Most Americans See Nation on the Wrong Track: Poll - NBC4 Washington
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Most Americans See Nation on the Wrong Track: Poll

The remarkable level of national gloom is even beginning to extend to how Americans view the economy, once a relative bright spot in America's mood

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    In this Friday, Jan. 25, 2019, waitress Kelcie Tipping, left, speaks with fellow waitress Mariam Touray, right, at the Modern Diner in Pawtucket, R.I. A large majority of Americans say they are pessimistic about the state of the country and few expect things will get better in the year ahead, according to a poll released Tuesday by The Associated Press-NORC Center for Public Affairs Research.

    The state of the union is dark.

    A large majority of Americans say they are pessimistic about the state of the country and few expect things will get better in the year ahead, according to a poll released Tuesday by The Associated Press-NORC Center for Public Affairs Research.

    A week before President Donald Trump delivers his assessment of the nation in a State of the Union speech to Congress delayed by a record-setting government shutdown, the survey found just 28 percent of Americans think the country is headed in the right direction.

    Meanwhile, 70 percent say America is headed the wrong way. That's up from 59 percent in December, with the percentage of those saying the country is on the wrong track now at its highest point in about a year.

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    A majority of Americans, 52 percent, also believe things are going to get worse over the next year.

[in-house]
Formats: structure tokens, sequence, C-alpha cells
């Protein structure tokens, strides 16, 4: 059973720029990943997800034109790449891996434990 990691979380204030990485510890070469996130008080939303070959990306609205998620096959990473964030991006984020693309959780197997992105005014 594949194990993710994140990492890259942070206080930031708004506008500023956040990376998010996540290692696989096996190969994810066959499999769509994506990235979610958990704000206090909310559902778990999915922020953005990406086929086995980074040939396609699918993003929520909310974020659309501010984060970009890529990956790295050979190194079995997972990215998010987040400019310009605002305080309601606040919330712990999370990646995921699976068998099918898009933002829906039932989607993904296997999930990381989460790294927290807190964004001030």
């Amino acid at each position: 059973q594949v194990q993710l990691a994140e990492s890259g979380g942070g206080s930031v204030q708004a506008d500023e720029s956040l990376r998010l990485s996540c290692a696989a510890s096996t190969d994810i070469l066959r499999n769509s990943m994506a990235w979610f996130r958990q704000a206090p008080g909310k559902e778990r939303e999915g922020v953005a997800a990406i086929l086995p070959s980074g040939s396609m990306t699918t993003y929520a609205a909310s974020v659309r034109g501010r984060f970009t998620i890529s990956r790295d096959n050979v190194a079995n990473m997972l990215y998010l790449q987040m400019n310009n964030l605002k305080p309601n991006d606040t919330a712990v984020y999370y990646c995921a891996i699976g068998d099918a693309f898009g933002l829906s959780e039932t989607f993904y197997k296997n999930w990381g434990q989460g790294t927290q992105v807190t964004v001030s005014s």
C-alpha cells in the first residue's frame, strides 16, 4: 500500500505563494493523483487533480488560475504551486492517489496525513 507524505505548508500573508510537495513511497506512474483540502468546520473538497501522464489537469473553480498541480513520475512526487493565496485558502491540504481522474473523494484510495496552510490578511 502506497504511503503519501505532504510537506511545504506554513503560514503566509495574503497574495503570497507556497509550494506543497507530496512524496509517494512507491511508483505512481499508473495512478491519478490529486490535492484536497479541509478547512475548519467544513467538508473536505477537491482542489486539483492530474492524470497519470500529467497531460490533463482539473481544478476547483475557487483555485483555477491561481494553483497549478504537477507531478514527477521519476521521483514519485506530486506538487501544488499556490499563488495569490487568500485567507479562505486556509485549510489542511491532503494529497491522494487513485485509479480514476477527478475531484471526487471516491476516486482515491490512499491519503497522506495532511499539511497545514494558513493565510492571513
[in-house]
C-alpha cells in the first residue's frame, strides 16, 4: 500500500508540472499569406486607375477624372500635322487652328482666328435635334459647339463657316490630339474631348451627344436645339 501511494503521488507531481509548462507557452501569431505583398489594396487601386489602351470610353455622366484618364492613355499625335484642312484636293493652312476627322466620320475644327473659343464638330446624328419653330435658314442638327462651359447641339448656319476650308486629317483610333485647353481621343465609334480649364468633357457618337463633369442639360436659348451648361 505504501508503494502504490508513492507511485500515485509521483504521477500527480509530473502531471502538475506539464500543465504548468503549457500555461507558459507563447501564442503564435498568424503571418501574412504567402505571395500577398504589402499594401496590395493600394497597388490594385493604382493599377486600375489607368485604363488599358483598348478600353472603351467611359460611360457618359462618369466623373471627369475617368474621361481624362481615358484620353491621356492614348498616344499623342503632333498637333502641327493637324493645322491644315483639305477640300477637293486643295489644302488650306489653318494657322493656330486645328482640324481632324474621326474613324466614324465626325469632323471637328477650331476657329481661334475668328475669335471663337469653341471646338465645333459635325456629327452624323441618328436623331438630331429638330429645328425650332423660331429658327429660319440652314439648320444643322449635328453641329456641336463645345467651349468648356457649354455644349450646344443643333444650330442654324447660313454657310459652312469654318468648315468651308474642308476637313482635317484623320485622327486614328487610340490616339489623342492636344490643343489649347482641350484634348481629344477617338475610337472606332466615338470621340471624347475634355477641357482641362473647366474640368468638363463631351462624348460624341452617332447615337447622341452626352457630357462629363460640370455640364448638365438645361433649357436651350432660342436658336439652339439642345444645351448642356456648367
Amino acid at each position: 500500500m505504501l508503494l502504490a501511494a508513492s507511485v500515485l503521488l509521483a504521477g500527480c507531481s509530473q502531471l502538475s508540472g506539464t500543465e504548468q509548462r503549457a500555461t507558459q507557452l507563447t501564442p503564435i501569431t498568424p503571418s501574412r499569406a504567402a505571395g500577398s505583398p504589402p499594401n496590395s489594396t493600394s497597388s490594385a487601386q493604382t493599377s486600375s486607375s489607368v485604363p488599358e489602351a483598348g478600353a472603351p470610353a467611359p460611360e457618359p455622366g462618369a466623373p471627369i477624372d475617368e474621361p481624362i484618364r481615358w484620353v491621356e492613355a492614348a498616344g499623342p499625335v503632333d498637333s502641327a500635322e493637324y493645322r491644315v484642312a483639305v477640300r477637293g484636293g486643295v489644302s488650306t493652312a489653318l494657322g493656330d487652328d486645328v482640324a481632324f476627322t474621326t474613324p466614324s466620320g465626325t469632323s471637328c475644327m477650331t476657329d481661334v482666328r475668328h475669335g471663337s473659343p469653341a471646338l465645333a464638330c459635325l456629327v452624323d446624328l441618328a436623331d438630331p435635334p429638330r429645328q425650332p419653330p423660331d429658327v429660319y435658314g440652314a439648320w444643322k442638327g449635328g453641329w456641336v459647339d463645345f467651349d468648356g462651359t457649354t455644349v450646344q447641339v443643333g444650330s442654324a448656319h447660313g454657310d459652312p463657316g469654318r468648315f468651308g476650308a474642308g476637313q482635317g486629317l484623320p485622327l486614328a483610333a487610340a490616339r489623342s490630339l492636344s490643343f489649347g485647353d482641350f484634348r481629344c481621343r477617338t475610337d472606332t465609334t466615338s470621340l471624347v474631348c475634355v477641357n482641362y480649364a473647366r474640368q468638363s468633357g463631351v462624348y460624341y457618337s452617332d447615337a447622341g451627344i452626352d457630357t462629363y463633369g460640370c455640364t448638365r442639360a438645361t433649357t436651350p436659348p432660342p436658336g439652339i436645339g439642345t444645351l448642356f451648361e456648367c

While Democrats are far more likely than Republicans to feel negative about the direction of the country, even Republican pessimism is on the rise. The poll found that 55 percent of Republicans and just 9 percent of Democrats think the country is headed in the right direction. A month ago, 69 percent of Republicans and 16 percent of Democrats said the same.

    Jim Wadkowski, an 80-year-old self-described conservative from Fountain, Colorado, said he approves of the job Trump is doing but sees the nation going the wrong way.

    "All they do is fight. If one party thinks it's good, the other thinks it's bad. If the president thinks it's good, the party opposed to him thinks it's bad," he said of the nation's leaders. "They don't do anything for the people."

    The remarkable level of national gloom is even beginning to extend to how Americans view the economy, once a relative bright spot in America's mood. Since December's swoon in the stock market, a slim majority of Americans still has positive feelings about the national economy, but many expect it to decline in the next year.

    The AP-NORC survey was conducted during the longest government shutdown in U.S. history, the result of Trump's desire to deliver on his campaign vow to build a wall along the U.S.-Mexico border running headlong into the commitment of House Speaker Nancy Pelosi and House Democrats to stop him.